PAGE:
Thursday, February 19, 2015

subway music

most subway stops, in Brooklyn especially, are wet this time of year, not freezing, not warm, but damp, and full of people up to their eyeballs in wraps and zippers and hats pulled low, scarves pulled high, echoes and drips, water running with a surprisingly swift current down the tracks. you and everybody mostly stand there and wonder how it's possible for one person to miss so many trains by so few fractions of a second. sometimes there's music from the other end of the station that frees your breath, sometimes you just bend and unbend your knees, make sure your thermos isn't leaking in your bag.

if and when the train comes there will be one person singing loudly while listening to headphones, one toddler looking at his reflection in the window, one man with a bike staring at the ground. there will be one person who lets go of a pole to turn a page of their book and falls into the man next to them. she/he will right themselves, she/he will go back to reading. sometimes you can understand the conductor and sometimes you cannot, so sometimes someone will jump up and run to the doors just as they close, missing their stop. They will stand there for a second as the train begins to move, then turn around and glance into the eyes of someone in the car, walk back to find that someone has taken their seat.

occasionally there will be music. maybe soft thrums of a guitar, maybe, improbably, a violinist keeping their weight low, moving with the motion of the floor. maybe mariachi, perhaps a single person walking down the aisle and singing unaccompanied. sometimes they'll sing well, sometimes not, always bravely or maybe numbly, since you have to be either brave or numb to walk down the aisle, loudly, alone. sometimes there will be dancers who'll swing around the poles and flip and land on their feet. you will think of the man/the woman/yourself falling to the side while reading a book and you'll think now THIS is a body, this kid has a body. that's what they talk about when they talk about the human form. his hat will land back on his head and the music will go quiet and he'll stroll down the aisle and you will give him a dollar.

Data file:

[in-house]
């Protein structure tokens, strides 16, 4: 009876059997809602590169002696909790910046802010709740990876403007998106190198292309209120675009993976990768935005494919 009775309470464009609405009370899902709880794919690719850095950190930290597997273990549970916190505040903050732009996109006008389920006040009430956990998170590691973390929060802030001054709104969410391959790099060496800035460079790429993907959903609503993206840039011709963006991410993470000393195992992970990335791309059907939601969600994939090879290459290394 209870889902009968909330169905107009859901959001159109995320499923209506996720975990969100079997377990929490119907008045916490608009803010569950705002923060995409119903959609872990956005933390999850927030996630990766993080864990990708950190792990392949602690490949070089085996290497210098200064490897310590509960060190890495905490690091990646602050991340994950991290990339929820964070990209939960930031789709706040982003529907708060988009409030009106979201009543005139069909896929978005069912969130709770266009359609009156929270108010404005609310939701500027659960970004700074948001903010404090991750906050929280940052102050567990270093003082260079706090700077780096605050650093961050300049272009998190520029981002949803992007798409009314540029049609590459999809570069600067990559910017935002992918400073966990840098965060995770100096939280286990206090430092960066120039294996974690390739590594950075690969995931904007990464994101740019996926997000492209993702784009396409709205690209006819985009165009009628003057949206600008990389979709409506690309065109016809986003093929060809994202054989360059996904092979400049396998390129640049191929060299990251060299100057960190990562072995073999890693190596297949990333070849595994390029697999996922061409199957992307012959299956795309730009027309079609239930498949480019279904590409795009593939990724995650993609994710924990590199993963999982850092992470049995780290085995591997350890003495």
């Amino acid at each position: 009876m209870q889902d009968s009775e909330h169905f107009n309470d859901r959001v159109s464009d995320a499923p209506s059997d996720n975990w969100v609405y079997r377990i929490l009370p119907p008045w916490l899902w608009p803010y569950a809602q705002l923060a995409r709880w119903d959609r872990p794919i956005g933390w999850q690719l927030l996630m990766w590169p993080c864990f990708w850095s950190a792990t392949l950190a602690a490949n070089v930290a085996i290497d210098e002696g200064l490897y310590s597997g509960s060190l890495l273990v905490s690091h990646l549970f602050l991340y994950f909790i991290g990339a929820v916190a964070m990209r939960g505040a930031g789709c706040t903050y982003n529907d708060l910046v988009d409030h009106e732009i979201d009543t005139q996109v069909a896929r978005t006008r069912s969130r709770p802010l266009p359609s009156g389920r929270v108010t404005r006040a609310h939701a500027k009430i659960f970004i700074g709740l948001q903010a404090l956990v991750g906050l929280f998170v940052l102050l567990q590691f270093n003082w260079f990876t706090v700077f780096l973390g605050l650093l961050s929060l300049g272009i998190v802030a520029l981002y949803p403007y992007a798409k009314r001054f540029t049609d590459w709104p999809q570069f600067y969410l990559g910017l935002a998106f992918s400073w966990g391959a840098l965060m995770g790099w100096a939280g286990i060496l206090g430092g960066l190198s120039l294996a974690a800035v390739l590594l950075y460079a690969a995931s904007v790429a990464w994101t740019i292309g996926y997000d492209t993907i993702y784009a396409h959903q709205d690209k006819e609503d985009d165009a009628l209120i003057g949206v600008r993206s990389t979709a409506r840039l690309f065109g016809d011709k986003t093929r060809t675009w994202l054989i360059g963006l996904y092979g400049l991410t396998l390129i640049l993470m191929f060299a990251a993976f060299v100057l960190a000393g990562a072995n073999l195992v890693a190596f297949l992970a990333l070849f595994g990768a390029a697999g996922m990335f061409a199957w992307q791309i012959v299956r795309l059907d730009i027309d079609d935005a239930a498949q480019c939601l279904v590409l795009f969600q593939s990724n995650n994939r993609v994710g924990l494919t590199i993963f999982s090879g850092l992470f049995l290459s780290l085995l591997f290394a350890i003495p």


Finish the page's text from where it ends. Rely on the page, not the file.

sometimes there will be people sleeping on the seats. spread across three or two, with a suitcase or with a cart piled with papers. actually, maybe this person won't be sleeping, but talking or yelling, or maybe the man across from him will be talking or yelling or maybe that's the sound of a group of high schoolers who just got on, really on the train everybody is loud and everybody is quiet, we all just take turns.

Ladies and Gentlemen someone will say, I lost my job three years ago. I have a family to feed Ladies and Gentleman. Anything helps. Food to eat, if you have money to spare, God bless you. someone will pull out a Kashi bar, a woman in fur will rummage in her large purse and pull out a soft looking dollar.

sometimes, not often, the train will stop completely and the brakes will exhale loudly and there will be sudden stillness. not for long, or maybe for too long, and someone will have to crouch down and another person will murmur "I'm claustrophobic," and fifteen people will try to get cell service but mostly everyone will know that there's nothing to be done, so if it's not REALLY packed, if another person's hair isn't in their mouth, they'll stay quiet. except for the person who's turn it is to be loud.

things will get moving again and music will start or yelling will start and the doors will open. people pile out and people pile in, the doors close, (someone is a dollar richer,) and sometimes the train will make whistling sounds like the beginning of that song from West Side Story. "Theerrrrre's aaaaa plaaaaace for us..." and then the train will heave or roll or steam out of the station and each time everyone is newly gone, newly transported, on and on and on to the next.

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